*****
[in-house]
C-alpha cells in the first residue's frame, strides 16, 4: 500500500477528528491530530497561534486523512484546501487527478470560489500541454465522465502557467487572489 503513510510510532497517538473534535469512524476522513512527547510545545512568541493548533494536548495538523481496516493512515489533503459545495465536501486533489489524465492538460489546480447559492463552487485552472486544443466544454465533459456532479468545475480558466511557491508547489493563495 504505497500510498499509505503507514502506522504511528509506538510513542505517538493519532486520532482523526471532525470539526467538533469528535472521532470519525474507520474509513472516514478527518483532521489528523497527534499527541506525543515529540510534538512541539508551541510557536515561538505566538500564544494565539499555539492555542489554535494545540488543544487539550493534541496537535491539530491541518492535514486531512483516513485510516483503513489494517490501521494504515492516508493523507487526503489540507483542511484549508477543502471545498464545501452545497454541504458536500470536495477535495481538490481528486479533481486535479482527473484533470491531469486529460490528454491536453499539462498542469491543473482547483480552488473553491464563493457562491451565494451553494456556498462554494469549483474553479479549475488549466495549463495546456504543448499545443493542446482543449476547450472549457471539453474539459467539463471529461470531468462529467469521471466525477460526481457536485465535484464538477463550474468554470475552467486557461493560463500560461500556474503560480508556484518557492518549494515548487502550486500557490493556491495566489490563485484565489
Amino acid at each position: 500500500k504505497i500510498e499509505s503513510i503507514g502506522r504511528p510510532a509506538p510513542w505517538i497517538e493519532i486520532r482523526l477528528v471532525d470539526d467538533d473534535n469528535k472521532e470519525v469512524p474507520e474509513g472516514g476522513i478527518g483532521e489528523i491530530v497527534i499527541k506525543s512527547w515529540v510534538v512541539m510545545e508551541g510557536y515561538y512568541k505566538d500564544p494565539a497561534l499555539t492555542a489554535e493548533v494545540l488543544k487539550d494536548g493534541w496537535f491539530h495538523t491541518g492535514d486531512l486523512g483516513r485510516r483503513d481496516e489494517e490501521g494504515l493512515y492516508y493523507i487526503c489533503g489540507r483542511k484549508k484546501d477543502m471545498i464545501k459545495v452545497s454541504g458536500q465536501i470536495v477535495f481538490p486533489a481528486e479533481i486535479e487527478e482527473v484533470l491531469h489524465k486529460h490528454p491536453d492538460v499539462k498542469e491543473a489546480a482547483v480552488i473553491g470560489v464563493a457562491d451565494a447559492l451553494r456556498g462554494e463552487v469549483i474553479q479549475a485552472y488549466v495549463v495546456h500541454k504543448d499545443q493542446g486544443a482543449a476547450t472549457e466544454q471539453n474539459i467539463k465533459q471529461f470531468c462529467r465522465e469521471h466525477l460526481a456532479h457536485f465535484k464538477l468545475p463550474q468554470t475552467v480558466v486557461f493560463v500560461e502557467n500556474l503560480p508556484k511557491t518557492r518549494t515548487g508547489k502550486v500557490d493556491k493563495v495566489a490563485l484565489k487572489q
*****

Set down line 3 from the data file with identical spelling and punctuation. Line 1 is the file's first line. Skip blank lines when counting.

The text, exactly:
Amino acid at each position: 500500500k504505497i500510498e499509505s503513510i503507514g502506522r504511528p510510532a509506538p510513542w505517538i497517538e493519532i486520532r482523526l477528528v471532525d470539526d467538533d473534535n469528535k472521532e470519525v469512524p474507520e474509513g472516514g476522513i478527518g483532521e489528523i491530530v497527534i499527541k506525543s512527547w515529540v510534538v512541539m510545545e508551541g510557536y515561538y512568541k505566538d500564544p494565539a497561534l499555539t492555542a489554535e493548533v494545540l488543544k487539550d494536548g493534541w496537535f491539530h495538523t491541518g492535514d486531512l486523512g483516513r485510516r483503513d481496516e489494517e490501521g494504515l493512515y492516508y493523507i487526503c489533503g489540507r483542511k484549508k484546501d477543502m471545498i464545501k459545495v452545497s454541504g458536500q465536501i470536495v477535495f481538490p486533489a481528486e479533481i486535479e487527478e482527473v484533470l491531469h489524465k486529460h490528454p491536453d492538460v499539462k498542469e491543473a489546480a482547483v480552488i473553491g470560489v464563493a457562491d451565494a447559492l451553494r456556498g462554494e463552487v469549483i474553479q479549475a485552472y488549466v495549463v495546456h500541454k504543448d499545443q493542446g486544443a482543449a476547450t472549457e466544454q471539453n474539459i467539463k465533459q471529461f470531468c462529467r465522465e469521471h466525477l460526481a456532479h457536485f465535484k464538477l468545475p463550474q468554470t475552467v480558466v486557461f493560463v500560461e502557467n500556474l503560480p508556484k511557491t518557492r518549494t515548487g508547489k502550486v500557490d493556491k493563495v495566489a490563485l484565489k487572489q